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An external 1080 Ti can quadruple a MacBook Pro's graphics power

An external 1080 Ti can quadruple a MacBook Pro's graphics power

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Right now the external GPU market is a bit of a mess, full of hacks, incompatibilities, half-adhered-to standards, and artificial limitations from the likes of Apple. The folks over at are putting in some solid work to make sense of it all (as spotted by AppleInsider), and they've just had a surprisingly great result with the latest Nvidia drivers, a GTX 1080 Ti, and a 2016 15-inch MacBook Pro.

This is, of course, courtesy of the new Mac drivers that Nvidia just released, which bring the Pascal 10XX series of cards to macOS for the first time. Of course, you can't actually put a 1080 Ti inside a modern Mac, unless you're building a hackintosh, so an external GPU enclosure is your best chance of accessing this power from within macOS.

In tests, running inside an AkiTiO Node or Mantiz Venus enclosure, found the 1080 Ti put in benchmark scores ranging from double to four times the speed of a MacBook Pro relying on stock internal Radeon Pro 460 graphics. Speeds were boosted further when the external GPU was used with an external display, instead of routing the video signal back into the MacBook.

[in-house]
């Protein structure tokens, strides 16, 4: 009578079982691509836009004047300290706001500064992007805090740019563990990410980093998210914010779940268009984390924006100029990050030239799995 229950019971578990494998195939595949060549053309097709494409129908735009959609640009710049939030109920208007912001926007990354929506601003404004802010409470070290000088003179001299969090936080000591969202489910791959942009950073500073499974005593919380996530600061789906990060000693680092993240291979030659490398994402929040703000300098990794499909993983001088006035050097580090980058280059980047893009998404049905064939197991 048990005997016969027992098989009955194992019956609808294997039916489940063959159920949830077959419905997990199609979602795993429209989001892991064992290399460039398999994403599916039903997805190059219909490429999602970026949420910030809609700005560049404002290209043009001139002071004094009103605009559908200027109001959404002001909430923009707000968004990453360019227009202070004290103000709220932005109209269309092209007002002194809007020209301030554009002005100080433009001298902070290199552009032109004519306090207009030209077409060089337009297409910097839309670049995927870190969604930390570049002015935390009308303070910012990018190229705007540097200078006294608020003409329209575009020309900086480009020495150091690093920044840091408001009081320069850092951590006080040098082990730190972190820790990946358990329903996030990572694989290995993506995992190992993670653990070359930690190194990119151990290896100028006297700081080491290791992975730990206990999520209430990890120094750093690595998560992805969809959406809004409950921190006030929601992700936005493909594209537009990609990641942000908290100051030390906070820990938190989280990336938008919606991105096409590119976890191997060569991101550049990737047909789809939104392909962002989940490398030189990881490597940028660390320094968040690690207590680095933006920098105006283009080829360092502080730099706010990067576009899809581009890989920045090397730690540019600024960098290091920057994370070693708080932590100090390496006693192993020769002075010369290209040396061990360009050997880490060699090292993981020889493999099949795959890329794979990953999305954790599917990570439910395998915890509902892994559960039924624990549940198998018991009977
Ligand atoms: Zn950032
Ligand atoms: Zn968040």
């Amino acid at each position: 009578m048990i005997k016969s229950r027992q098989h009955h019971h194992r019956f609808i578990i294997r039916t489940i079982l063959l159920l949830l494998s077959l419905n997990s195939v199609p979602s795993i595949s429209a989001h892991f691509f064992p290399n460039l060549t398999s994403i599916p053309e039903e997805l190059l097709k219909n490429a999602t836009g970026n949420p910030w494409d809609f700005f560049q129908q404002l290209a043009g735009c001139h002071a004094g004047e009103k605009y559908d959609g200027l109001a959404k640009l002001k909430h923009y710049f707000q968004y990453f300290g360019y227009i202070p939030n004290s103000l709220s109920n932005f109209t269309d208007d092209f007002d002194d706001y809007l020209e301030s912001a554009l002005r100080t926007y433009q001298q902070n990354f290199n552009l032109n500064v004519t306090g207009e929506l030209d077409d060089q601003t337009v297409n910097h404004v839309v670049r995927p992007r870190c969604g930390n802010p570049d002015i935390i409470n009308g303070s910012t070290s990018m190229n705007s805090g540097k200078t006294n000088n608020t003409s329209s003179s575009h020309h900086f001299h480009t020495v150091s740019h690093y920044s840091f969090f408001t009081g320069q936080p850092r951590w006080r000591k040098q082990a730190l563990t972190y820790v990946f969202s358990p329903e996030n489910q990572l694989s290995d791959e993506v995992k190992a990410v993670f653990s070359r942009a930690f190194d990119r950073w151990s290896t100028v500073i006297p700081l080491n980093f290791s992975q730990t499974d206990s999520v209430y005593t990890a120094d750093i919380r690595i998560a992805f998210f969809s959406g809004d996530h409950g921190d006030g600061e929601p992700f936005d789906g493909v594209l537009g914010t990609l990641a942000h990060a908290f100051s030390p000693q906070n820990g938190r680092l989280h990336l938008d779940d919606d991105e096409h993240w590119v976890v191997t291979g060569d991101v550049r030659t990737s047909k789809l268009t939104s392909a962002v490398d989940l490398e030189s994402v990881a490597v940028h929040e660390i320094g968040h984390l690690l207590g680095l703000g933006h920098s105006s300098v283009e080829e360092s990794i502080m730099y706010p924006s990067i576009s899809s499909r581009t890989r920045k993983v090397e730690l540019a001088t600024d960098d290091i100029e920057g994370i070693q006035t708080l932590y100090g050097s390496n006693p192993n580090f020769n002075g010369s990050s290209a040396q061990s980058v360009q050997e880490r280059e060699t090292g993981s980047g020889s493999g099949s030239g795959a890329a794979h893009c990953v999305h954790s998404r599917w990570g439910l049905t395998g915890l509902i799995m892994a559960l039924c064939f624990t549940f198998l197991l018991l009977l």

Apple's recent 15-inch MacBook Pro has an advantage over many laptops with Thunderbolt 3, because the connector is basically hooked up directly to the CPU, instead of being routed through the PCH (which handles a bunch of other I/O like networking, storage, and other USB ports).

Really, the new Nvidia driver support is just gravy on top, because the 1080 Ti didn't outstrip the last-generation 980 Ti by much in tests — which points to remaining bottlenecks in the setup.

An external GPU is still an expensive way to improve your workflow: a quality enclosure is around $500, and then a card like the 1080 Ti goes for around $700. Also, macOS support for external GPUs is improving, but it's still not plug-and-play. You might be better off doing your work on a Windows desktop, or trying your luck with with a hackintosh, but if a souped-up MacBook Pro is truly what you need, it does seem like the age of the eGPU has arrived.